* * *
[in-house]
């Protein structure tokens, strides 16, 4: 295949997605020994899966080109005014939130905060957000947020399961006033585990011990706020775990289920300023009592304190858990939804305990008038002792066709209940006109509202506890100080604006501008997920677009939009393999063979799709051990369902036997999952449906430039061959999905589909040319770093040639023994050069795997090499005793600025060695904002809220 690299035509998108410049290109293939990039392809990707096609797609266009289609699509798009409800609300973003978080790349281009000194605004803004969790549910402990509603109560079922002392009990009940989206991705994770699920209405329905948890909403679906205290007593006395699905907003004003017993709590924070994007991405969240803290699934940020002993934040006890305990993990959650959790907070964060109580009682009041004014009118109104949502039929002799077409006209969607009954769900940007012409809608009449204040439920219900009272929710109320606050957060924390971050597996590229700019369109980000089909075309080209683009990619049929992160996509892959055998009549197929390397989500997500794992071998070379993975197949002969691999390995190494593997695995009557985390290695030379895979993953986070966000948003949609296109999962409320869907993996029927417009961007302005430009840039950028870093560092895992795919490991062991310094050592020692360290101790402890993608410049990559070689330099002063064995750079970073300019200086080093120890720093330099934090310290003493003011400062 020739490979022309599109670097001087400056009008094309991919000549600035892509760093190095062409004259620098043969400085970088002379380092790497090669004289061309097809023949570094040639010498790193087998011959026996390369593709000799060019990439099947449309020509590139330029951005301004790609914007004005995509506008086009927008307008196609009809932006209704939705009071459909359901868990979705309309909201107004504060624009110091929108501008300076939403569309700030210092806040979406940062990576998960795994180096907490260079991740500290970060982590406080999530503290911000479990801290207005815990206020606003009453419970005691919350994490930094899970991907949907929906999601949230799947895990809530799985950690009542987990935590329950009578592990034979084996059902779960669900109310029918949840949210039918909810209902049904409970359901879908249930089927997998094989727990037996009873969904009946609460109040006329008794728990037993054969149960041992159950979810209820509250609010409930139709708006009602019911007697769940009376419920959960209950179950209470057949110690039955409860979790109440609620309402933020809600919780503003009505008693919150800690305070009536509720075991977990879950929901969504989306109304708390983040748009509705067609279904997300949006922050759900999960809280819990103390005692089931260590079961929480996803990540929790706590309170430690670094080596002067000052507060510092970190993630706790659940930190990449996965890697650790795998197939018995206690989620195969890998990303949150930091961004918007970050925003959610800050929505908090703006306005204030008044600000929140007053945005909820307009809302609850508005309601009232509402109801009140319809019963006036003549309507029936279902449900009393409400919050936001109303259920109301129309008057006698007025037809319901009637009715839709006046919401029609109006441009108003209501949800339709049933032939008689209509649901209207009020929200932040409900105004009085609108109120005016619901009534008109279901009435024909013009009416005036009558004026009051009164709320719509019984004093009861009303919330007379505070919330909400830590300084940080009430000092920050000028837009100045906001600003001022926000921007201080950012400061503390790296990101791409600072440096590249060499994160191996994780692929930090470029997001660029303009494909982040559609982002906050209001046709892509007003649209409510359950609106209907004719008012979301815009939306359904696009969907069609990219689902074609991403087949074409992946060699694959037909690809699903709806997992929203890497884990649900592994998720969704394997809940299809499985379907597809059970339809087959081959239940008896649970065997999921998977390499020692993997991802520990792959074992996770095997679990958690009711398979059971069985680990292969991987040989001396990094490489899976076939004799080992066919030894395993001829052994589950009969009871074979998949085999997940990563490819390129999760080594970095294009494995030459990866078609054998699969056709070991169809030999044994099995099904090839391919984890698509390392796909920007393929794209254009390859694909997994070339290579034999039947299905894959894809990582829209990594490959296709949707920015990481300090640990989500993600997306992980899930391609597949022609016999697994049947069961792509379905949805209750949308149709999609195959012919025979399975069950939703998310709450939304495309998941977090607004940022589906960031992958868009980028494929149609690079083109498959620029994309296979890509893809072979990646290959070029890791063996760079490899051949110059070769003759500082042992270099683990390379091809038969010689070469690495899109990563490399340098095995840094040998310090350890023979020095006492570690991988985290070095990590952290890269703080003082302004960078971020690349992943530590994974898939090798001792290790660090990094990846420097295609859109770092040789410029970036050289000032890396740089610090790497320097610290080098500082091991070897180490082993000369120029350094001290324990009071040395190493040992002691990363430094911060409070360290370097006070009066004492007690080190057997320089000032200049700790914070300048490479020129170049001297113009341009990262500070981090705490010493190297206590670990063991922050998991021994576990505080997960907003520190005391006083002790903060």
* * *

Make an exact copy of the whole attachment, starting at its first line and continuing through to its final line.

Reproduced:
[in-house]
């Protein structure tokens, strides 16, 4: 295949997605020994899966080109005014939130905060957000947020399961006033585990011990706020775990289920300023009592304190858990939804305990008038002792066709209940006109509202506890100080604006501008997920677009939009393999063979799709051990369902036997999952449906430039061959999905589909040319770093040639023994050069795997090499005793600025060695904002809220 690299035509998108410049290109293939990039392809990707096609797609266009289609699509798009409800609300973003978080790349281009000194605004803004969790549910402990509603109560079922002392009990009940989206991705994770699920209405329905948890909403679906205290007593006395699905907003004003017993709590924070994007991405969240803290699934940020002993934040006890305990993990959650959790907070964060109580009682009041004014009118109104949502039929002799077409006209969607009954769900940007012409809608009449204040439920219900009272929710109320606050957060924390971050597996590229700019369109980000089909075309080209683009990619049929992160996509892959055998009549197929390397989500997500794992071998070379993975197949002969691999390995190494593997695995009557985390290695030379895979993953986070966000948003949609296109999962409320869907993996029927417009961007302005430009840039950028870093560092895992795919490991062991310094050592020692360290101790402890993608410049990559070689330099002063064995750079970073300019200086080093120890720093330099934090310290003493003011400062 020739490979022309599109670097001087400056009008094309991919000549600035892509760093190095062409004259620098043969400085970088002379380092790497090669004289061309097809023949570094040639010498790193087998011959026996390369593709000799060019990439099947449309020509590139330029951005301004790609914007004005995509506008086009927008307008196609009809932006209704939705009071459909359901868990979705309309909201107004504060624009110091929108501008300076939403569309700030210092806040979406940062990576998960795994180096907490260079991740500290970060982590406080999530503290911000479990801290207005815990206020606003009453419970005691919350994490930094899970991907949907929906999601949230799947895990809530799985950690009542987990935590329950009578592990034979084996059902779960669900109310029918949840949210039918909810209902049904409970359901879908249930089927997998094989727990037996009873969904009946609460109040006329008794728990037993054969149960041992159950979810209820509250609010409930139709708006009602019911007697769940009376419920959960209950179950209470057949110690039955409860979790109440609620309402933020809600919780503003009505008693919150800690305070009536509720075991977990879950929901969504989306109304708390983040748009509705067609279904997300949006922050759900999960809280819990103390005692089931260590079961929480996803990540929790706590309170430690670094080596002067000052507060510092970190993630706790659940930190990449996965890697650790795998197939018995206690989620195969890998990303949150930091961004918007970050925003959610800050929505908090703006306005204030008044600000929140007053945005909820307009809302609850508005309601009232509402109801009140319809019963006036003549309507029936279902449900009393409400919050936001109303259920109301129309008057006698007025037809319901009637009715839709006046919401029609109006441009108003209501949800339709049933032939008689209509649901209207009020929200932040409900105004009085609108109120005016619901009534008109279901009435024909013009009416005036009558004026009051009164709320719509019984004093009861009303919330007379505070919330909400830590300084940080009430000092920050000028837009100045906001600003001022926000921007201080950012400061503390790296990101791409600072440096590249060499994160191996994780692929930090470029997001660029303009494909982040559609982002906050209001046709892509007003649209409510359950609106209907004719008012979301815009939306359904696009969907069609990219689902074609991403087949074409992946060699694959037909690809699903709806997992929203890497884990649900592994998720969704394997809940299809499985379907597809059970339809087959081959239940008896649970065997999921998977390499020692993997991802520990792959074992996770095997679990958690009711398979059971069985680990292969991987040989001396990094490489899976076939004799080992066919030894395993001829052994589950009969009871074979998949085999997940990563490819390129999760080594970095294009494995030459990866078609054998699969056709070991169809030999044994099995099904090839391919984890698509390392796909920007393929794209254009390859694909997994070339290579034999039947299905894959894809990582829209990594490959296709949707920015990481300090640990989500993600997306992980899930391609597949022609016999697994049947069961792509379905949805209750949308149709999609195959012919025979399975069950939703998310709450939304495309998941977090607004940022589906960031992958868009980028494929149609690079083109498959620029994309296979890509893809072979990646290959070029890791063996760079490899051949110059070769003759500082042992270099683990390379091809038969010689070469690495899109990563490399340098095995840094040998310090350890023979020095006492570690991988985290070095990590952290890269703080003082302004960078971020690349992943530590994974898939090798001792290790660090990094990846420097295609859109770092040789410029970036050289000032890396740089610090790497320097610290080098500082091991070897180490082993000369120029350094001290324990009071040395190493040992002691990363430094911060409070360290370097006070009066004492007690080190057997320089000032200049700790914070300048490479020129170049001297113009341009990262500070981090705490010493190297206590670990063991922050998991021994576990505080997960907003520190005391006083002790903060």